Updating two tables at once
The new MERGE SQL command looks like as below: The MERGE statement basically works as separate insert, update, and delete statements all within the same statement.
You specify a "Source" record set and a "Target" table, and the join between the two.
For example, operations to be performed from the command line.
This chapter points out such equivalences where appropriate.
This new command is similar to the UPSERT (fusion of the words UPDATE and INSERT.) command of Oracle; it inserts rows that don't exist and updates the rows that do exist.
With the introduction of the MERGE SQL command, developers can more effectively handle common data warehousing scenarios, like checking whether a row exists, and then executing an insert or update or delete.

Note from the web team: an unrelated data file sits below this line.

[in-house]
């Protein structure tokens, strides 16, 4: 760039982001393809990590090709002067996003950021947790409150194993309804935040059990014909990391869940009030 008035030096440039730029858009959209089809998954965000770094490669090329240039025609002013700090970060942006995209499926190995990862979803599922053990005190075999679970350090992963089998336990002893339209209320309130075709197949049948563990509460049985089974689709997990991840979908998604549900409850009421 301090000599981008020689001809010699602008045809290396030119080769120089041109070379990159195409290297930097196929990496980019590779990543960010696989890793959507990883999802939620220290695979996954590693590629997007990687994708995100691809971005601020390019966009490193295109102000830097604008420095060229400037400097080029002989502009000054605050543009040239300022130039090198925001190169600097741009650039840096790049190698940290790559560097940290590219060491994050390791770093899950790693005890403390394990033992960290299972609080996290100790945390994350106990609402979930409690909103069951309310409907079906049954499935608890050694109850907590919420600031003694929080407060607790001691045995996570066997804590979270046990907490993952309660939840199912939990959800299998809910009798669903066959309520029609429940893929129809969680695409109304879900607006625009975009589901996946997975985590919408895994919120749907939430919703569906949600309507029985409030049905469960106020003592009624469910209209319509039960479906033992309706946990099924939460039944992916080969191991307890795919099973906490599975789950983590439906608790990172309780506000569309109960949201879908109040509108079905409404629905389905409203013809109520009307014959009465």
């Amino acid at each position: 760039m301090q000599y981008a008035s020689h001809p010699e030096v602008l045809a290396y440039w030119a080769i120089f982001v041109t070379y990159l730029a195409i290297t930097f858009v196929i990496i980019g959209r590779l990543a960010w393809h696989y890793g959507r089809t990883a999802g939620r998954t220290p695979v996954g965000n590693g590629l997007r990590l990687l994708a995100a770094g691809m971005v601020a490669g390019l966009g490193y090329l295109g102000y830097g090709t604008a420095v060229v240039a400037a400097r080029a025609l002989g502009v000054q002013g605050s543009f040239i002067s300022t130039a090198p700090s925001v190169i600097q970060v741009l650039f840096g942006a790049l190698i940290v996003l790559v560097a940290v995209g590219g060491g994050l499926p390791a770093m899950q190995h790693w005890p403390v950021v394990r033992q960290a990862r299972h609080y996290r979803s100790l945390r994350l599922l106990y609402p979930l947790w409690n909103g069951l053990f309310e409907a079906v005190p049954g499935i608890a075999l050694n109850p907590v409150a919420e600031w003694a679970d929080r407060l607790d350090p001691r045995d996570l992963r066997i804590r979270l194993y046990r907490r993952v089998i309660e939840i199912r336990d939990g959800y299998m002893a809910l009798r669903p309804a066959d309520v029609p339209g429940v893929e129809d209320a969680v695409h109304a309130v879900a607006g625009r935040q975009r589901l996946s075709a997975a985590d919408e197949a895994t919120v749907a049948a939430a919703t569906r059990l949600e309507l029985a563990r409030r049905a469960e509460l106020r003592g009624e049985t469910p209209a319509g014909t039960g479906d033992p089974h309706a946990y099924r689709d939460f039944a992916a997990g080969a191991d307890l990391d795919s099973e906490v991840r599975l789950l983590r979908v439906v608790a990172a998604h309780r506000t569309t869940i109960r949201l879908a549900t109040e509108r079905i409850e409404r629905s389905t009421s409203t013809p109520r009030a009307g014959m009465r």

That's probably because for many or most applications, those features don't matter.
I will then use the MERGE SQL command to synchronize the target table with the source table.
Do these omissions mean that My SQL isn't a "real" database system?
Some people think so, but in response I'll simply observe that the lack of these capabilities in My SQL hasn't stopped large numbers of people from using it.
These are capabilities found in some other databases but not in My SQL.
Such features include triggers, stored procedures, and views.